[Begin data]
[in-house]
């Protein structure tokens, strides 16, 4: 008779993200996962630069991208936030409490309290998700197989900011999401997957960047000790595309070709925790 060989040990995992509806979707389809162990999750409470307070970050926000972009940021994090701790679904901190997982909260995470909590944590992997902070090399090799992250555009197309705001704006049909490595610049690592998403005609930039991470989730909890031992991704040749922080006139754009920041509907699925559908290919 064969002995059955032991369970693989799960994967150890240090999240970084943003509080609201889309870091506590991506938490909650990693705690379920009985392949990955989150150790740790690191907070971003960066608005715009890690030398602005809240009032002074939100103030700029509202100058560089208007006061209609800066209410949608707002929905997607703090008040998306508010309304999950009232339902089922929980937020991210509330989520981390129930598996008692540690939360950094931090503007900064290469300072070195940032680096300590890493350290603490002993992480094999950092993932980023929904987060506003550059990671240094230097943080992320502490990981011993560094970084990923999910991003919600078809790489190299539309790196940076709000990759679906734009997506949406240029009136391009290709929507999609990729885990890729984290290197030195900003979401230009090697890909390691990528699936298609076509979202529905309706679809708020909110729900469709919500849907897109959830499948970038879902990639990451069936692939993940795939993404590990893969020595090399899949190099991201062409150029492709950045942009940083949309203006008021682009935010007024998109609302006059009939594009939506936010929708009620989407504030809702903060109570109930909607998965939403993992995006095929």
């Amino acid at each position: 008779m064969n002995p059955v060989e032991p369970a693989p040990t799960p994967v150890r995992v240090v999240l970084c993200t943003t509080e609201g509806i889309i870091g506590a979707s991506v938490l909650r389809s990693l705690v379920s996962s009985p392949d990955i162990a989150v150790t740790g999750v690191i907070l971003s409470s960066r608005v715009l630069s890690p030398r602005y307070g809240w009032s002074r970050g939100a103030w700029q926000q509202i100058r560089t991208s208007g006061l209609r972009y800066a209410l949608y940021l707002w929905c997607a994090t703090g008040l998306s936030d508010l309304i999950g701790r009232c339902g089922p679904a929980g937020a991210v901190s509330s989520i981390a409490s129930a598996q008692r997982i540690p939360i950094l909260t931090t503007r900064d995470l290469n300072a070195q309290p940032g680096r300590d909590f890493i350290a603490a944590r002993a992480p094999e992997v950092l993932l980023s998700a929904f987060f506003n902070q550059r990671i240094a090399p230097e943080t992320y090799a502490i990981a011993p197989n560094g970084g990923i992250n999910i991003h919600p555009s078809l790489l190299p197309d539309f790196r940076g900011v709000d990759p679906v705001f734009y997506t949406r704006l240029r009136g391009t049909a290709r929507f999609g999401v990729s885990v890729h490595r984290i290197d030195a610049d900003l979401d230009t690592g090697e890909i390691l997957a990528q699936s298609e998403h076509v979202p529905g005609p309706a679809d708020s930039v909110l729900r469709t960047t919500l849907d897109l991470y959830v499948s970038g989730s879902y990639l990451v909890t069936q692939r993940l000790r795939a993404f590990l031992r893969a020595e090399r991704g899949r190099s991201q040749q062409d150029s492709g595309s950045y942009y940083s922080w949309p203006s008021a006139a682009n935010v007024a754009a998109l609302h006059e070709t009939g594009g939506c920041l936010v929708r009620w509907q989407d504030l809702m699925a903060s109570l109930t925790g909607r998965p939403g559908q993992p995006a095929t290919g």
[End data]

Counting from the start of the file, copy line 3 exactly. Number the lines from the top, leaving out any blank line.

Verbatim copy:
């Amino acid at each position: 008779m064969n002995p059955v060989e032991p369970a693989p040990t799960p994967v150890r995992v240090v999240l970084c993200t943003t509080e609201g509806i889309i870091g506590a979707s991506v938490l909650r389809s990693l705690v379920s996962s009985p392949d990955i162990a989150v150790t740790g999750v690191i907070l971003s409470s960066r608005v715009l630069s890690p030398r602005y307070g809240w009032s002074r970050g939100a103030w700029q926000q509202i100058r560089t991208s208007g006061l209609r972009y800066a209410l949608y940021l707002w929905c997607a994090t703090g008040l998306s936030d508010l309304i999950g701790r009232c339902g089922p679904a929980g937020a991210v901190s509330s989520i981390a409490s129930a598996q008692r997982i540690p939360i950094l909260t931090t503007r900064d995470l290469n300072a070195q309290p940032g680096r300590d909590f890493i350290a603490a944590r002993a992480p094999e992997v950092l993932l980023s998700a929904f987060f506003n902070q550059r990671i240094a090399p230097e943080t992320y090799a502490i990981a011993p197989n560094g970084g990923i992250n999910i991003h919600p555009s078809l790489l190299p197309d539309f790196r940076g900011v709000d990759p679906v705001f734009y997506t949406r704006l240029r009136g391009t049909a290709r929507f999609g999401v990729s885990v890729h490595r984290i290197d030195a610049d900003l979401d230009t690592g090697e890909i390691l997957a990528q699936s298609e998403h076509v979202p529905g005609p309706a679809d708020s930039v909110l729900r469709t960047t919500l849907d897109l991470y959830v499948s970038g989730s879902y990639l990451v909890t069936q692939r993940l000790r795939a993404f590990l031992r893969a020595e090399r991704g899949r190099s991201q040749q062409d150029s492709g595309s950045y942009y940083s922080w949309p203006s008021a006139a682009n935010v007024a754009a998109l609302h006059e070709t009939g594009g939506c920041l936010v929708r009620w509907q989407d504030l809702m699925a903060s109570l109930t925790g909607r998965p939403g559908q993992p995006a095929t290919g």